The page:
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Description: King's Arms
Date Listed: 25 October 1951
English Heritage Building ID: 151031
OS Grid Reference: SO6537154713
OS Grid Coordinates: 365371, 254713
Latitude/Longitude: 52.1896, -2.5080
815/1/204 HIGH STREET
45-47 AND 49
(Formerly listed as:
A public house and a shop with domestic accommodation, dating from the C16 and C17, with later developments.
MATERIALS: The building has timber framing to its principal ranges, which are largely finished with stucco. There are brick additions to the rear. It has a tiled roof with brick chimney stacks.
PLAN: The building has one range running north-west to south-east, parallel with the road. The pub portion of this range has two bays, the shop has one. There is a three-bay range projecting perpendicularly to the rear, as well as various later extensions.
EXTERIOR: The principal elevation comprises three bays and three storeys; the two on the left are the pub, the other the shop. It is jettied at first-floor level. The pub section of the façade is stuccoed and painted in a black and white timber-frame pattern. At ground-floor level there is a central front door with canted bay windows to either side. The doorway has a moulded hood positioned beneath the jetty, supported by a plain, slim column on either side. The ground-floor windows are hornless six-over-six sashes to the fronts of the bays, and two-over-two on the returns. At first-floor level, on the right-hand bay is a bow window with curved hornless sashes and a moulded cornice. On the left-hand side of the first floor is a fixed window with twelve panes separated by narrow glazing bars; two of the panes form a casement. At second-floor level there are casements of three lights with horizontal glazing bars. The top of the windows meet the eaves which project slightly. The shop section to the right is plain stucco and has a C20 frontage: there are five large glazed panes separated by narrow glazing bars, below is the plinth with a fielded panel. There are two modern doors to the right, giving access to the shop and flat. At first-floor level is a C20 casement window, at the second floor are two dormers with modern windows and flat roofs. There is a notable wide brick chimney stack to the rear range.
INTERIOR: The interior was not inspected for the purposes of this assessment, but this description has been informed by the Insight Historic Buildings Research report (2009). Evidence of the timber frame is visible throughout both sections of the building and in the roof space. There is a significant amount of C17 panelling within the pub. The beams within No. 49 have wide chamfers and stepped stops. There are two jowl posts positioned in such a way that suggests there was once a front-facing gable.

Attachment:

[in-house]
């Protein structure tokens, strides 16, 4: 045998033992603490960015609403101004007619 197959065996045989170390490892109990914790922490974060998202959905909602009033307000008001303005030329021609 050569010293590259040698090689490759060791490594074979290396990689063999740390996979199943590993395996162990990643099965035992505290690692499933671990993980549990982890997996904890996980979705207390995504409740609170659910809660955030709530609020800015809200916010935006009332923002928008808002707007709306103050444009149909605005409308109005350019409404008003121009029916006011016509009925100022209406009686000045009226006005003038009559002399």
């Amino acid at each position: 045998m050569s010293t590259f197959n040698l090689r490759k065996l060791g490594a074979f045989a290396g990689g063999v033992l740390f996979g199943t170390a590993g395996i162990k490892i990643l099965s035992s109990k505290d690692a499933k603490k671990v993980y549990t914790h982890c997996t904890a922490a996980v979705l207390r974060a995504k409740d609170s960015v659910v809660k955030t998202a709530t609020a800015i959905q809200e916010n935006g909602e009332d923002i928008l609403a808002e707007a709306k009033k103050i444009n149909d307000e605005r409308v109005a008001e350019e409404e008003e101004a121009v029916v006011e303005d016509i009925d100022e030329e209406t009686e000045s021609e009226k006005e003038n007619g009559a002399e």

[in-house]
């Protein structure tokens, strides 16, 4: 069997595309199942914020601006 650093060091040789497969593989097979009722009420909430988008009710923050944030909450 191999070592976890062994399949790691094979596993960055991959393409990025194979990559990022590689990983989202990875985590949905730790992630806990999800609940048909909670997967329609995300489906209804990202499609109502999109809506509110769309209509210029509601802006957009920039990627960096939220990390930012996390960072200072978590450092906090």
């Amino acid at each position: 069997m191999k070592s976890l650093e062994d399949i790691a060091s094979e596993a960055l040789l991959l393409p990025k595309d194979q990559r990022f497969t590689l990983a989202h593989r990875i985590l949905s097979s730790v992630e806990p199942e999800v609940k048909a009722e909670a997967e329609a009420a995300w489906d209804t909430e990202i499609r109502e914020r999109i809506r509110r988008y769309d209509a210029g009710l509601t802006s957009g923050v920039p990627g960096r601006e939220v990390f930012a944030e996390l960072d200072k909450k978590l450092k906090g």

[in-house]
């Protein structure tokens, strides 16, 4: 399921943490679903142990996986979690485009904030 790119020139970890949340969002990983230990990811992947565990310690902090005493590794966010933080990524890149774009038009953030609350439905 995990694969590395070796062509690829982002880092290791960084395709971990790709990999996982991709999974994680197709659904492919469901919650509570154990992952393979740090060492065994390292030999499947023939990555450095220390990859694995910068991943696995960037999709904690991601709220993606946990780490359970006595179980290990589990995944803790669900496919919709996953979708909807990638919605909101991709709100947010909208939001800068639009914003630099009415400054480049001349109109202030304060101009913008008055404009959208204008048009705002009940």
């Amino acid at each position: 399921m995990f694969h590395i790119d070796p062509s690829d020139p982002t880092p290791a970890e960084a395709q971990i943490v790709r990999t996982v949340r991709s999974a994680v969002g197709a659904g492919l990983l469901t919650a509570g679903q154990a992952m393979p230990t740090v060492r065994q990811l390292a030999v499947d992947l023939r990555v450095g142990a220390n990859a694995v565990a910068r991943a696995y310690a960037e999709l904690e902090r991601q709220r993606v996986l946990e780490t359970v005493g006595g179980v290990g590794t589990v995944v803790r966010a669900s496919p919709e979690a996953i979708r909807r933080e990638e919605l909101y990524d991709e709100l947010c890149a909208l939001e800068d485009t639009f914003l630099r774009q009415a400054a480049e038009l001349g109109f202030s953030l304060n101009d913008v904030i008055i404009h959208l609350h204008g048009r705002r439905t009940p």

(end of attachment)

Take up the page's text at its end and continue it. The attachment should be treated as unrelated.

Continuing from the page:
Bromyard is a small market town that was first recorded in circa 840. The King's Arms, Nos. 45-47 High Street and No. 49 High Street are situated on one of the principal thoroughfares in the town which was known as Novus Vicus in the late C13 and recorded as Newe Streate in 1575. The street appears to have been fully built up by the early C17, though some of the plots have been re-developed since that time.
The rear range of the building is believed to be the earliest, dating from the C16. The street facing range dates from the C17 and seems to have been a single build which was later divided. No. 49 may originally have been a cross range with a street facing gable which was later altered.
Dalwood H and Bryant V, An Archaeological Assessment of Bromyard - The Central Marches Historic Towns Survey 1992-6 (2005) - http://ads.ahds.ac. uk/catalogue/projArch/EUS/marches_eus_2005/downloads.cfm?county=herefordshire&area=bromyard&CFID=1543698&CFTOKEN=53188440 - Accessed on 18 August 2010
Eisel, J and Shoesmith, R, The Pubs of Bromyard, Ledbury and East Herefordshire, Logaston Press 2003
James D, Insight Historic Buildings Research, An Analysis of the Historic Fabric of Fifty Buildings in the Central Area of Bromyard, Herefordshire (2009)
REASON FOR DESIGNATION: The King's Arms, Nos. 45-47 High Street and No. 49 High Street are designated at Grade II for the following principal reasons:
* Architectural interest: an attractive timber-framed, jettied building with an elaborate oriel bow window
* Historic interest: it has a very early date, originating in the C16
* Intactness: it retains its historic façade, much of the timber frame, and C17 panelling
* Group Value: with many other listed buildings elsewhere in the High Street
This text is a legacy record and has not been updated since the building was originally listed. Details of the building may have changed in the intervening time. You should not rely on this listing as an accurate description of the building.
Source: English Heritage
Listed building text is © Crown Copyright. Reproduced under licence.